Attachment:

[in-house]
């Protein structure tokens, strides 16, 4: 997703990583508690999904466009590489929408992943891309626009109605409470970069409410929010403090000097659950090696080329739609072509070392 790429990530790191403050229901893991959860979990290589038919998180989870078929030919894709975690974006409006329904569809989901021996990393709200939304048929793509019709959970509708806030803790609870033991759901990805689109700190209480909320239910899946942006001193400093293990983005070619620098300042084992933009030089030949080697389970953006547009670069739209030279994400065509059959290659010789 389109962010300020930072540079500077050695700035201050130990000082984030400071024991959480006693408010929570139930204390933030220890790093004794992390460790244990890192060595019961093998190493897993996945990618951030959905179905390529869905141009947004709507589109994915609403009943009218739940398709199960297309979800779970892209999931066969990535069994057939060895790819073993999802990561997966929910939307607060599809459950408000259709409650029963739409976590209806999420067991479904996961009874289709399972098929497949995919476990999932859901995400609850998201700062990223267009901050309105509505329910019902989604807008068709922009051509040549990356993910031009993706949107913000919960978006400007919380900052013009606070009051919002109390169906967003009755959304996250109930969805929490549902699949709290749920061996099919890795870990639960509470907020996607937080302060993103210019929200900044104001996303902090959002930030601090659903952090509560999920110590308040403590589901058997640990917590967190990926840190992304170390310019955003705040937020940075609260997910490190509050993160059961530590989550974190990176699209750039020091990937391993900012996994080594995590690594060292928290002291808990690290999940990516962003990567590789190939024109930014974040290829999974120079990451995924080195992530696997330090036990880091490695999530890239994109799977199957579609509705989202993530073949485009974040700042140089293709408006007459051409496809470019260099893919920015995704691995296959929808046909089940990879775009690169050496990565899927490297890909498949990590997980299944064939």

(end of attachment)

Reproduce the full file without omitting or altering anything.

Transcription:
[in-house]
């Protein structure tokens, strides 16, 4: 997703990583508690999904466009590489929408992943891309626009109605409470970069409410929010403090000097659950090696080329739609072509070392 790429990530790191403050229901893991959860979990290589038919998180989870078929030919894709975690974006409006329904569809989901021996990393709200939304048929793509019709959970509708806030803790609870033991759901990805689109700190209480909320239910899946942006001193400093293990983005070619620098300042084992933009030089030949080697389970953006547009670069739209030279994400065509059959290659010789 389109962010300020930072540079500077050695700035201050130990000082984030400071024991959480006693408010929570139930204390933030220890790093004794992390460790244990890192060595019961093998190493897993996945990618951030959905179905390529869905141009947004709507589109994915609403009943009218739940398709199960297309979800779970892209999931066969990535069994057939060895790819073993999802990561997966929910939307607060599809459950408000259709409650029963739409976590209806999420067991479904996961009874289709399972098929497949995919476990999932859901995400609850998201700062990223267009901050309105509505329910019902989604807008068709922009051509040549990356993910031009993706949107913000919960978006400007919380900052013009606070009051919002109390169906967003009755959304996250109930969805929490549902699949709290749920061996099919890795870990639960509470907020996607937080302060993103210019929200900044104001996303902090959002930030601090659903952090509560999920110590308040403590589901058997640990917590967190990926840190992304170390310019955003705040937020940075609260997910490190509050993160059961530590989550974190990176699209750039020091990937391993900012996994080594995590690594060292928290002291808990690290999940990516962003990567590789190939024109930014974040290829999974120079990451995924080195992530696997330090036990880091490695999530890239994109799977199957579609509705989202993530073949485009974040700042140089293709408006007459051409496809470019260099893919920015995704691995296959929808046909089940990879775009690169050496990565899927490297890909498949990590997980299944064939």